Discography

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  Purpose of this procedure?

This procedure is often done to help find the cause of your chronic back and leg pain. The discs in the lumbar spine (or back) form cushions between the vertebrae of the lumbar spine. These discs can often become degenerated or "worn out". This can lead to symptoms such as back pain, hip, buttock and leg pain. It is thought that these discs are the source of your pain and now this procedure will help find the disc or discs that are causing your symptoms. 

What happens before treatment? 


The doctor who will perform the injection will review your medical records and imaging studies to plan for the best location for these injections. Patients who are taking aspirin or blood thinners may need to stop taking them several days before your epidural steroid injection, doctor will provide specific instructions. Discuss any medications with your doctors, including the one who prescribed them and the doctor who will perform the injection. The injection is usually performed in an outpatient procedures suite that has access to fluoroscopy. You will need make arrangements to have someone drive you to and from the office or outpatient center the day of the injection.

What happens during treatment? 


Before your injection, you will be asked to sign consent forms, list medications you are taking, and list any allergies to medications. Procedure may last 30-60 minutes followed by a recovery period. Patients remain awake for these procedures. Sedatives can be given to help lessen anxiety.  The patient will be lying face down on the table, will receive a local anesthetic, which will numb the skin before the injection is given. If IV sedation is used, your blood pressure, heart rate and breathing will be monitored during the procedure. With the aid of a fluoroscope (a special X-ray), the doctor will direct a hollow needle through the skin and muscles of your back into discs of question. More than one needle may be used. Fluoroscopy allows the doctor to watch the needle in real-time on the fluoroscope monitor to make sure that the needle goes into correct location. When the needles are in the correct position, a small amount of solution will be injected into the disc. You may or may not have pain with this injection. After the solution is injected into the disc, you will be asked a variety of questions concerning your pain and its severity.  At the end of procedure all of the needles will be removed.

What happens after treatment? 


Most patients can walk immediately after the procedure. After being monitored for a short time, you can usually leave the office or suite. Someone must drive you home.  Before going home you will be schedule to have CT scan performed on your spine to obtain detailed picture of contrast dye in the discs tested. You likely will not have any reduction in your pain after this procedure. Occasionally, patients may notice a "flare" of their pain that can last from one to three days. You may also have a CT scan after the procedure to help further look at the discs and their condition. Typically patients will resume full activity the next day. If soreness around the injection site is present the following day, it may be relieved by using ice and taking pain medications. The doctor’s office may want to follow up with you 7 to 14 days after the procedure to discuss findings of the procedure. You may experience a small amount of bruising, bleeding or swelling at the injection site. It is best to apply ice compresses in the first 24 hours followed by heat after 24 hours in short durations, usually 20 minutes at a time. Please continue regular medications. If you are experiencing other difficulties or side effects please call our office so that we may recommend further action or please go to the nearest emergency room for evaluation.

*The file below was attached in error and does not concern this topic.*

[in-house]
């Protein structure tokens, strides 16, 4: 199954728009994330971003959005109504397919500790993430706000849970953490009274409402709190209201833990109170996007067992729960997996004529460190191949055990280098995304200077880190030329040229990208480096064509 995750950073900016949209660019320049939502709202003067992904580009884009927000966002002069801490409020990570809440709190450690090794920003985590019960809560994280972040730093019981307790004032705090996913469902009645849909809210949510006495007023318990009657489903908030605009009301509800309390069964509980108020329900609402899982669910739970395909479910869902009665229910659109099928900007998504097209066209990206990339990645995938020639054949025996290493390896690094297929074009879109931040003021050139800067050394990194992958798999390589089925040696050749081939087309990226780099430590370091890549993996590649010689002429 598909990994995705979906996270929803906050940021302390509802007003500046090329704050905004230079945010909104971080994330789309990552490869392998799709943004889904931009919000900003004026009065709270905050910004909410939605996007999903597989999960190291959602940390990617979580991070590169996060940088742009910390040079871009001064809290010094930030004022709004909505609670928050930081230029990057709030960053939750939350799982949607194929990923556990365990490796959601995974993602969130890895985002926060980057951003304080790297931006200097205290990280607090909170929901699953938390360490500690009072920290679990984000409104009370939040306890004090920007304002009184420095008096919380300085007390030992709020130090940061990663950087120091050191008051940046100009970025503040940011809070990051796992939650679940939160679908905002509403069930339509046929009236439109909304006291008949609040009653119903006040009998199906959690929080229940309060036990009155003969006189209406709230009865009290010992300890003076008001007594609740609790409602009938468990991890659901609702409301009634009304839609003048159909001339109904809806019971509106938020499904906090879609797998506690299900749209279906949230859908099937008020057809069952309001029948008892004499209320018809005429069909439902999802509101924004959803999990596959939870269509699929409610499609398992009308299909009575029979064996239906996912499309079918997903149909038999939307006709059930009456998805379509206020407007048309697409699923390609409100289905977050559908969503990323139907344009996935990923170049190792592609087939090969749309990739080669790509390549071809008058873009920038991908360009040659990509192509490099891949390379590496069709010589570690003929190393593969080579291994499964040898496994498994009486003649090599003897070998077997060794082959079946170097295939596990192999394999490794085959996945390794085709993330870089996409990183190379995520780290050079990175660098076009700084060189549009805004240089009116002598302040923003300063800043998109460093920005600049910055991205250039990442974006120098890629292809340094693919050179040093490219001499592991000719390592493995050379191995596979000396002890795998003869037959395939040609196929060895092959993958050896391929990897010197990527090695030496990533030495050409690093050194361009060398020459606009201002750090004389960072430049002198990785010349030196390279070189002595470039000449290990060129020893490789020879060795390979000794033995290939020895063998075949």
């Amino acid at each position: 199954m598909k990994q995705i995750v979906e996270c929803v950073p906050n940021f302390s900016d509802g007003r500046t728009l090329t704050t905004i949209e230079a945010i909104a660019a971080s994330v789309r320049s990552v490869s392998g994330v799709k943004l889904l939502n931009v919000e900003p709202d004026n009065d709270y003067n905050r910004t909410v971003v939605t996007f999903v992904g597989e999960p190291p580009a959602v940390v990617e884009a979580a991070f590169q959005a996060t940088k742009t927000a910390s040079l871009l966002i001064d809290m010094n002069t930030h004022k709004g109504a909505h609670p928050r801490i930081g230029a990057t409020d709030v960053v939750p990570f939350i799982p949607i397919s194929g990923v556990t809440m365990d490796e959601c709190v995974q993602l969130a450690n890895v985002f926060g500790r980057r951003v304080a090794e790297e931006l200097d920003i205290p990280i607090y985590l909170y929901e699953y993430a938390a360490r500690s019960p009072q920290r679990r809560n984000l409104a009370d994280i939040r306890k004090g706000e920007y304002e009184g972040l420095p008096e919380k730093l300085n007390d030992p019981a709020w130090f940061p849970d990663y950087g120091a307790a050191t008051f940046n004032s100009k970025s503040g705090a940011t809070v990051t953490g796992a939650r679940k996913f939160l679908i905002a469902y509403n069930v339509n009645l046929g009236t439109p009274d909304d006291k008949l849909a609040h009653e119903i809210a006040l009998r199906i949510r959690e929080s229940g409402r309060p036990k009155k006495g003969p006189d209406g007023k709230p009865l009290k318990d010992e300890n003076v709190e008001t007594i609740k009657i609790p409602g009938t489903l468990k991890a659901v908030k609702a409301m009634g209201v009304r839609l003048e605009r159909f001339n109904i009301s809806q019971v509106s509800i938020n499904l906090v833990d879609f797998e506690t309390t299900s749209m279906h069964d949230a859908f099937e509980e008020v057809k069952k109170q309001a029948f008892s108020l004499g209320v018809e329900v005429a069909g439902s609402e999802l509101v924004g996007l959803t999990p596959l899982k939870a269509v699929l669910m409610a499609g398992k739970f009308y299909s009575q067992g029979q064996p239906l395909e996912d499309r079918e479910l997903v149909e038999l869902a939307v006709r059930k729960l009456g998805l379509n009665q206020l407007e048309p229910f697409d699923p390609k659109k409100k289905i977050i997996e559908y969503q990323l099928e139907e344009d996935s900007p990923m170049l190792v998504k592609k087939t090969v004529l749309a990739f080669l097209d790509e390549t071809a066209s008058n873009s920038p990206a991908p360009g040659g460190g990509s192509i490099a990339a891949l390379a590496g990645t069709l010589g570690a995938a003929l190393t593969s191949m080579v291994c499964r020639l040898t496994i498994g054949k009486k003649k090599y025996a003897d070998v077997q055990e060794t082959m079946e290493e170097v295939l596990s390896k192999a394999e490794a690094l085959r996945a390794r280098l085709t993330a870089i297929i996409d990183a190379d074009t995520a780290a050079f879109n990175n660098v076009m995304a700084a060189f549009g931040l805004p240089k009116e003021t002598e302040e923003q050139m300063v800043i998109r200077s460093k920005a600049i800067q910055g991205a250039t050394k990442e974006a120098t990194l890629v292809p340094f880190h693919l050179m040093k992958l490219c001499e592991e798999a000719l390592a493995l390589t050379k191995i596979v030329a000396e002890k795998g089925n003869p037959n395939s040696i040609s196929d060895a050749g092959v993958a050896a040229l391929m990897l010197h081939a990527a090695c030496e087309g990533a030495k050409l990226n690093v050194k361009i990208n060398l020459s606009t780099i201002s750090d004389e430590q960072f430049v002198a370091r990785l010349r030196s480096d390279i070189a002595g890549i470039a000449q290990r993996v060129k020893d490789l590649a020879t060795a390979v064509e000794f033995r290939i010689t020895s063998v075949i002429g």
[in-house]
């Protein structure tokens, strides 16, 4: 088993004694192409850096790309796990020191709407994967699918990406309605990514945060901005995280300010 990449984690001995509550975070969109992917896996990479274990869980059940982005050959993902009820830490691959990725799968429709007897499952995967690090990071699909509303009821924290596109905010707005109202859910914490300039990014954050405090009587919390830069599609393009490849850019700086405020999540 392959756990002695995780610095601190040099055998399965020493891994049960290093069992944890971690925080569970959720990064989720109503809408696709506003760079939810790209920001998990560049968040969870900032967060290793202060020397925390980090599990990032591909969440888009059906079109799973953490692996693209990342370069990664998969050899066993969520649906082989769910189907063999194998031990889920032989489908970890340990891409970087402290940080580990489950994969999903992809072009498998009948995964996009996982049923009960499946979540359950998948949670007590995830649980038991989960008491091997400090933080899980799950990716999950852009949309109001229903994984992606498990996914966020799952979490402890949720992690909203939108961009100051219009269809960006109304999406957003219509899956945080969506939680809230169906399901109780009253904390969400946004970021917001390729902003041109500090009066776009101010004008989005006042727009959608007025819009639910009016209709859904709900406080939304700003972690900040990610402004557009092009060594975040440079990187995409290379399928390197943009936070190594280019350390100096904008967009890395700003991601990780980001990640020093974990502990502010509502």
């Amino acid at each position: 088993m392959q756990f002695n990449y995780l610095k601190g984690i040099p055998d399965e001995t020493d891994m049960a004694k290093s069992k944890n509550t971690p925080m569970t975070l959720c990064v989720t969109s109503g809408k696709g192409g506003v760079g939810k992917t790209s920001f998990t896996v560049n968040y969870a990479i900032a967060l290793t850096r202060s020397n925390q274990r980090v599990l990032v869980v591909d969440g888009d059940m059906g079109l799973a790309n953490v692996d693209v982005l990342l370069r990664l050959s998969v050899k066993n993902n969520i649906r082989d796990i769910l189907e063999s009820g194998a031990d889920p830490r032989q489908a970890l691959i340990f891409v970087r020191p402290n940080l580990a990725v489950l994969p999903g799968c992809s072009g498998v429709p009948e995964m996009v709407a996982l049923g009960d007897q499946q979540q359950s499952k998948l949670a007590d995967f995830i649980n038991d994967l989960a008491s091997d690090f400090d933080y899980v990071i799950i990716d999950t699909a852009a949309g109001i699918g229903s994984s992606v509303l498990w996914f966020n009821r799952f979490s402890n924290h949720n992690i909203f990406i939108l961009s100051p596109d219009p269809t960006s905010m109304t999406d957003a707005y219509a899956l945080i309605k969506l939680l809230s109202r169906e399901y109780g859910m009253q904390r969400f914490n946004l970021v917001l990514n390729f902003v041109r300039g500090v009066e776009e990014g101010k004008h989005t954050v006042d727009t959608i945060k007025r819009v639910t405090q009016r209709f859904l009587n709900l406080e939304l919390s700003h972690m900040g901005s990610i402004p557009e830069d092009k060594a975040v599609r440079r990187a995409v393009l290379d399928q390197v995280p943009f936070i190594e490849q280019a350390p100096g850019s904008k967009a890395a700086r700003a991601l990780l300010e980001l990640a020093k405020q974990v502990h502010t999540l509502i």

What are the risks?


 The potential risks associated with inserting the needle include bleeding, infection (very rarely, infections can occur in the discs after a discogram), allergic reaction, headache, and nerve damage (rare), corticosteroid medication induced side effects such as weight gain, water retention, flushing (hot flashes), mood swings or insomnia, and elevated blood sugar levels in diabetics. These usually resolve within 3 days. Patients who are being treated for chronic conditions (e.g. heart disease, diabetes, rheumatoid arthritis, or those who cannot temporarily discontinue anti-clotting medication) should consult their personal physician for a risk assessment.